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  • Writer's pictureJ Felix

What's in Your Cart?

Updated: Jul 4, 2022

Each month, I fast for three or more days. Fasting triggers ketosis. When this happens, the body converts fats in the liver into ketones as an alternate fuel. Metabolically, it's a lot like switching from coal to solar.

After breaking my fast, I took a trip to the grocery store for nuts, avocados, olives, coconut milk, berries, and foods with the micronutrients the body needs (beets, greens, ginger, garlic, etc). Everything in my cart came from the ground and could be identified.

I made my way to the register and stood in line. I noticed shopping cart after shopping cart laden with ultra-processed foods, sugary drinks, sweets, and boxes listing ingredients made in a lab that could neither be named nor readily identified the way one could name, say, spinach. Many of those pushing the carts did not radiate health. I stood in solidarity with them. I couldn't be 100% certain that the foods in my cart had not been genetically modified, sprayed with pesticides, contaminated with molds, or grown in mismanaged and degraded soils depleted of their nutrients. Levels of proteins, B vitamins, and minerals like magnesium and zinc essential for health, are diminishing.

I felt sadness, disgust, and compassion. Behind the sadness was concern for the people consuming foods that were compromising their long-term well-being. My disgust and anger was targeted at the duplicitous marketing of pro-inflammatory products promoted as organic, sugar-free, or healthy by smart, well-to-do people. The compassion I felt prompted me to act and to write.

After my trip to the supermarket, I came across a disturbing study published in the journal JAMA Pediatrics on the doubling of pre-diabetes in children 12 to 19 years old. Pre-diabetes is a condition marked by high blood sugar levels that have not yet crossed the diabetes threshold.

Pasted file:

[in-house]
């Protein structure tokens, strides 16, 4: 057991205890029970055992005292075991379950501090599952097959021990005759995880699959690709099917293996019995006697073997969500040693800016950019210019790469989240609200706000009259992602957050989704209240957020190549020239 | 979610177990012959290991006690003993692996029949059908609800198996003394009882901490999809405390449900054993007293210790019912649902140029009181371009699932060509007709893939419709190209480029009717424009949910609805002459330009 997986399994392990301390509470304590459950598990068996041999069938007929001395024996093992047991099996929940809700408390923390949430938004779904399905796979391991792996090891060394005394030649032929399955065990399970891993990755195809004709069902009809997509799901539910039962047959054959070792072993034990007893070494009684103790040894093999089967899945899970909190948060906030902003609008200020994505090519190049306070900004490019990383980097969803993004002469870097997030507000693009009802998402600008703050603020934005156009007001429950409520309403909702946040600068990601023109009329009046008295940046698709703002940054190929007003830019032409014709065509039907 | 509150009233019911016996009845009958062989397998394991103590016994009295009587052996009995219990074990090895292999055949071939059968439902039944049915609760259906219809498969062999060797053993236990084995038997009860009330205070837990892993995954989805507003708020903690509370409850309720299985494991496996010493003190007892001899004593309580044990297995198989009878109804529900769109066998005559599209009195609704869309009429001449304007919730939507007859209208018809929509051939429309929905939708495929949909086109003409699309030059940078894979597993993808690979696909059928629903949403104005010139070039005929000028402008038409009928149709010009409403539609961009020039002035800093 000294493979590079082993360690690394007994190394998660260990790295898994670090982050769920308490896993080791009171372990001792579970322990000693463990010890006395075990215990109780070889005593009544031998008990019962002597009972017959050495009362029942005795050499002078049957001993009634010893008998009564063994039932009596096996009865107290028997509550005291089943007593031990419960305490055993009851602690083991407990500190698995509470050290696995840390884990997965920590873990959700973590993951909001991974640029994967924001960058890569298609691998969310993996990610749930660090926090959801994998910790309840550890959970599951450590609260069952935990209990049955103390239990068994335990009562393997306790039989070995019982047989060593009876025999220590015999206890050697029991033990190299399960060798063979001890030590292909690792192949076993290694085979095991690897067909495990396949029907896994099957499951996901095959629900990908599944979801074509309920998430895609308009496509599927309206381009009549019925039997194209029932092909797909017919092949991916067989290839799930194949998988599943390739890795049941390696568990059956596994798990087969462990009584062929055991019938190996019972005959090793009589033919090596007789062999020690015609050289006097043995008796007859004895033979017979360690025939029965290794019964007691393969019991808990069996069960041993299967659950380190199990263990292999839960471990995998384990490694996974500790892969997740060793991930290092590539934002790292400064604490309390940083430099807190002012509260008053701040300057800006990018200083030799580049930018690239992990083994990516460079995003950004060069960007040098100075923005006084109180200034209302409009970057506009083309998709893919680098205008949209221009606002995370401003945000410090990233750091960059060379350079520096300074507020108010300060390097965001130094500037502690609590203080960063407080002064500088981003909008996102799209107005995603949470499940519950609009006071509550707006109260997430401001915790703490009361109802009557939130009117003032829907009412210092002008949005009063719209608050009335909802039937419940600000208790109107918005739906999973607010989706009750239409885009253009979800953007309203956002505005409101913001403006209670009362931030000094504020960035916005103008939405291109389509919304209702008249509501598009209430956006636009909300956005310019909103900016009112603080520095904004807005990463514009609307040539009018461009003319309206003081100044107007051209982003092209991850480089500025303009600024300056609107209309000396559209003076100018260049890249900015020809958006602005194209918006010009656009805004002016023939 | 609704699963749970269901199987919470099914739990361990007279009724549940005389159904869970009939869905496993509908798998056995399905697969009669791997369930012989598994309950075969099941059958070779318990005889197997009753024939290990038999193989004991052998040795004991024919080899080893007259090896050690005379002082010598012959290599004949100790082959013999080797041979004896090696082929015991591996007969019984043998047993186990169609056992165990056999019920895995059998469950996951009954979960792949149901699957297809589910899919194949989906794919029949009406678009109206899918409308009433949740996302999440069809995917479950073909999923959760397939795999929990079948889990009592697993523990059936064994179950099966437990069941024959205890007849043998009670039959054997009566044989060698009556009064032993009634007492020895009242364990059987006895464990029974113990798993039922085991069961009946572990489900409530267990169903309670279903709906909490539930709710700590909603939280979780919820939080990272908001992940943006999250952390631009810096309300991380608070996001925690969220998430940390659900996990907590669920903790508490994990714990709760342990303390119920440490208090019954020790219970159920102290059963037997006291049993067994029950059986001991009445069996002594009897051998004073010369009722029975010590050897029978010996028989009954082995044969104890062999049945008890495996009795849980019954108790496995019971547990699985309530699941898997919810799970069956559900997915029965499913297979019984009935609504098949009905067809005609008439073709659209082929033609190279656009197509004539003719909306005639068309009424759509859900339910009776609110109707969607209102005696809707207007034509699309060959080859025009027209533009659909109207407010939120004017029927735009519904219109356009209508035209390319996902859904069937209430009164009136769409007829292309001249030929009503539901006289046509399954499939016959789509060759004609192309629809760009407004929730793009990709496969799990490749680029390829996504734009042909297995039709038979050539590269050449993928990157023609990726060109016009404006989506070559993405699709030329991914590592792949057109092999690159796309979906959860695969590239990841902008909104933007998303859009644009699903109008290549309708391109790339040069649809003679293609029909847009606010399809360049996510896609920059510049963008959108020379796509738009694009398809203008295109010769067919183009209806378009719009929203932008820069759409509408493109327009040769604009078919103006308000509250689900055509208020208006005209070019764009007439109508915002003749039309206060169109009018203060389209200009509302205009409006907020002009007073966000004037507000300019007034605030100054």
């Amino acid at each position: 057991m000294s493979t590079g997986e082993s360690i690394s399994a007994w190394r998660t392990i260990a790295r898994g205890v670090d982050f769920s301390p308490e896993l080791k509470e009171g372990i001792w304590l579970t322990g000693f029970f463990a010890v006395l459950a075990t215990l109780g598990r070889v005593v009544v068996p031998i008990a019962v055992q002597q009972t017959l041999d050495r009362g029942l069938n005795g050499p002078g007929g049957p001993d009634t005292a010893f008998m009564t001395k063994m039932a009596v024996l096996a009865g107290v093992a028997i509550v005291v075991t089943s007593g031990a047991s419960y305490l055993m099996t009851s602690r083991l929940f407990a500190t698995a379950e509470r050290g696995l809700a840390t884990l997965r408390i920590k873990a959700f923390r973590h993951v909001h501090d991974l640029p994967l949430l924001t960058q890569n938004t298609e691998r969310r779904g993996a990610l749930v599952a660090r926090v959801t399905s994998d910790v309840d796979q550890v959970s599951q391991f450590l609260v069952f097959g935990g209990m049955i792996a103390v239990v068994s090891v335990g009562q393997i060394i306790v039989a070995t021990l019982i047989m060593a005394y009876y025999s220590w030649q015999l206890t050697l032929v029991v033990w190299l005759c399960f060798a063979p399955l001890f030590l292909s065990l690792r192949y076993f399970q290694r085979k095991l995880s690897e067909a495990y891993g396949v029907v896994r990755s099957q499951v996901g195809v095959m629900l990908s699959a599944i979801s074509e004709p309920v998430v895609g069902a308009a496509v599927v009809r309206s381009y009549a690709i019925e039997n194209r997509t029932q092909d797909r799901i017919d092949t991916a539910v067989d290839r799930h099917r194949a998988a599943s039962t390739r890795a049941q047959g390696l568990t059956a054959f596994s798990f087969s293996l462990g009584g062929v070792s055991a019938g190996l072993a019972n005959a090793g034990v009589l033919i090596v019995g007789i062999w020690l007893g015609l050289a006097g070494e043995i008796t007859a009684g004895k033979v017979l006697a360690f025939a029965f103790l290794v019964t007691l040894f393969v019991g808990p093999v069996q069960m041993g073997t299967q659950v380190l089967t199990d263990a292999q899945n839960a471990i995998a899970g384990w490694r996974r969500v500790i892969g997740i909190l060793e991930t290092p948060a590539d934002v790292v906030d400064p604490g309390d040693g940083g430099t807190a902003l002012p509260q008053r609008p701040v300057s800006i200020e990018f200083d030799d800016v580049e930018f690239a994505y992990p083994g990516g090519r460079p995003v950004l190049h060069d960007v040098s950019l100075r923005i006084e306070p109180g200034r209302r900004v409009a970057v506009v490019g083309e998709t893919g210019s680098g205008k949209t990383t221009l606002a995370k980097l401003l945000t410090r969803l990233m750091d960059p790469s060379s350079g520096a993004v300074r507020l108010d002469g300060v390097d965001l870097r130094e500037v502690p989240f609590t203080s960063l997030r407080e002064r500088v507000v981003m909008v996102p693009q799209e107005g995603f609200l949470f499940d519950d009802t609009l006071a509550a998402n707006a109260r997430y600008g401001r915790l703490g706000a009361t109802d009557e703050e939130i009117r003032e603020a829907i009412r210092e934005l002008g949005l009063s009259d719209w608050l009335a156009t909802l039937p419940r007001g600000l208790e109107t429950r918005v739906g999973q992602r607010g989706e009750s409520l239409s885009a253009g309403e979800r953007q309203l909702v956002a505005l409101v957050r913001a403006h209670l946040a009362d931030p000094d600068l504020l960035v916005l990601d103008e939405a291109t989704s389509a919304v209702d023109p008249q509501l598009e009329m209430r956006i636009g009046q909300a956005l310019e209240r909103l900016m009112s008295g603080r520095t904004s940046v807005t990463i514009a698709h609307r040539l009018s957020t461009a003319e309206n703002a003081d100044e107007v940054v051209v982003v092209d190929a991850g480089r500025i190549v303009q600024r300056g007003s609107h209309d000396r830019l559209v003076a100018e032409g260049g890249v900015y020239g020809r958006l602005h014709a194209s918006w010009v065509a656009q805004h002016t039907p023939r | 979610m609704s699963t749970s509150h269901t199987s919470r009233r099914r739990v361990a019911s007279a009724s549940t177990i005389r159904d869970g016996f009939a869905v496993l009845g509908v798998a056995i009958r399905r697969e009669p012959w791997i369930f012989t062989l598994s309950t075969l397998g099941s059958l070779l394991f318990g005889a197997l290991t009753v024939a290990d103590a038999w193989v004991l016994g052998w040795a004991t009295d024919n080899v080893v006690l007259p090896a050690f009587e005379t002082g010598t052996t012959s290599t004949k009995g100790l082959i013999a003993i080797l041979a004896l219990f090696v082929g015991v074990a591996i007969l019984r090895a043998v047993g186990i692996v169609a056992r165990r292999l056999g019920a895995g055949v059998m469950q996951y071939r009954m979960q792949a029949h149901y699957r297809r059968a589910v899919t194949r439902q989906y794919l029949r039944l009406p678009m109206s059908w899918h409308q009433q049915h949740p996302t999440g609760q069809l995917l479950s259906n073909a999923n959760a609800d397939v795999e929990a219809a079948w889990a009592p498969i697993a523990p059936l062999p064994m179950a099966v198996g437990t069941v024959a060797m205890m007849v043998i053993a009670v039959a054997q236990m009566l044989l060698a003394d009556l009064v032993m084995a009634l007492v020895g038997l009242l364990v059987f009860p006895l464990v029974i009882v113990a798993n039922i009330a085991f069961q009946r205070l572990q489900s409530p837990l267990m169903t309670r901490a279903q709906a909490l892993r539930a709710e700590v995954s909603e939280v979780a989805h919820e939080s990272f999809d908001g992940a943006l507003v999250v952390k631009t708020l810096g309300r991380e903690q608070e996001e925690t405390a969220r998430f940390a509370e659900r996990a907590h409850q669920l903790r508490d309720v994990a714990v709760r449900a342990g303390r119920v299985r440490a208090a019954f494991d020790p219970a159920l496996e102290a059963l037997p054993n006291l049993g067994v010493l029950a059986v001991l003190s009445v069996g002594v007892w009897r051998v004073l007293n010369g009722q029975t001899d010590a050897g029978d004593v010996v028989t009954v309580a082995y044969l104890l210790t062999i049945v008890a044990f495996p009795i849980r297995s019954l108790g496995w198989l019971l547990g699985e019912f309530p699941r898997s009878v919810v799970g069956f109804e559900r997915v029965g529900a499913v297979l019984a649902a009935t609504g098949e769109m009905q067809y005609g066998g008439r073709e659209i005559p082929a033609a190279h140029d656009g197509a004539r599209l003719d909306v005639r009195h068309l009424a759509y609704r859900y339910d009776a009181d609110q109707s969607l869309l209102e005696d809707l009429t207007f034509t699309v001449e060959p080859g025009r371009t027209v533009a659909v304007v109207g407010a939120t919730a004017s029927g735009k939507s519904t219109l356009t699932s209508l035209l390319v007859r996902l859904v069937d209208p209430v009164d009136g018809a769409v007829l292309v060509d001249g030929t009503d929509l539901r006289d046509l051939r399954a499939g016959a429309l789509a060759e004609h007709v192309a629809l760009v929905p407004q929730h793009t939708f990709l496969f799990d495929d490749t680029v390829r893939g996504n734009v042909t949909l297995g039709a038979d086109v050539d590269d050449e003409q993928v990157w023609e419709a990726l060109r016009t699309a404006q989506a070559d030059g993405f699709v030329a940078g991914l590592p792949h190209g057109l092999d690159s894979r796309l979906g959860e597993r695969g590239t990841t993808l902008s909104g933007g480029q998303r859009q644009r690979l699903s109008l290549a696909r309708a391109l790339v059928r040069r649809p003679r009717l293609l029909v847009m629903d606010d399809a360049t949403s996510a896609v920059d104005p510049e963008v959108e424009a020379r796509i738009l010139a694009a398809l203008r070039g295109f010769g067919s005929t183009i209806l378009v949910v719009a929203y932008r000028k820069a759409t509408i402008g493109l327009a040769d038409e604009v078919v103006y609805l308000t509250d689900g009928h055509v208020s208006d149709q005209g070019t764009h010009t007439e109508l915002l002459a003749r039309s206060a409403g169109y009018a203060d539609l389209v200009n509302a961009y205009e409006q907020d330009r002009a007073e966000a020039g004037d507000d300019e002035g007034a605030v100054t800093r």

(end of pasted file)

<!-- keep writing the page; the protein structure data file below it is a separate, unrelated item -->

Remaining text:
"If we do not intervene, the children who have pre-diabetes have a higher risk of developing diabetes and also have a higher risk of all cardiovascular diseases," study author Junxiu Liu said. Type-2 diabetes, in turn, accelerates aging, cognitive decline, and other forms of neurodegeneration (Antal et al., 2022).

My father died from complications due to diabetes. He was 64. Today would have been his 79th birthday.

I run an after-school program at the Boys and Girls Club. Our program integrates science, technology, engineering, the arts, and mathematics which I've written about here. The program is holistic. We focus on each child's emotional, social, physical, and cognitive well-being. Nutrition is one component of our program. What we eat affects cognitive functioning and development for better or worse.

Last week, I shared the above study with the children and unpacked it. What they eat is outside of my circle of control and somewhat outside of their circle. But I explained that they had some influence over their parents purchases. My children, for example, would occasionally pester me for fast food or ultra-processed foods to which I'd reply: "I've learned too much and love you too much to get that." Today, they hardly bother requesting stuff just to avoid the lecture on nutrition.

The problem is not with processed foods per say. People have been processing foods for tens of thousands of years. Fermentation, pickling, milling, baking, salting, and brining are examples of processing. Processing allowed our ancestors to travel greater distances by preserving them. Processed foods allowed them to survive cold winters, long droughts, and harsh famines.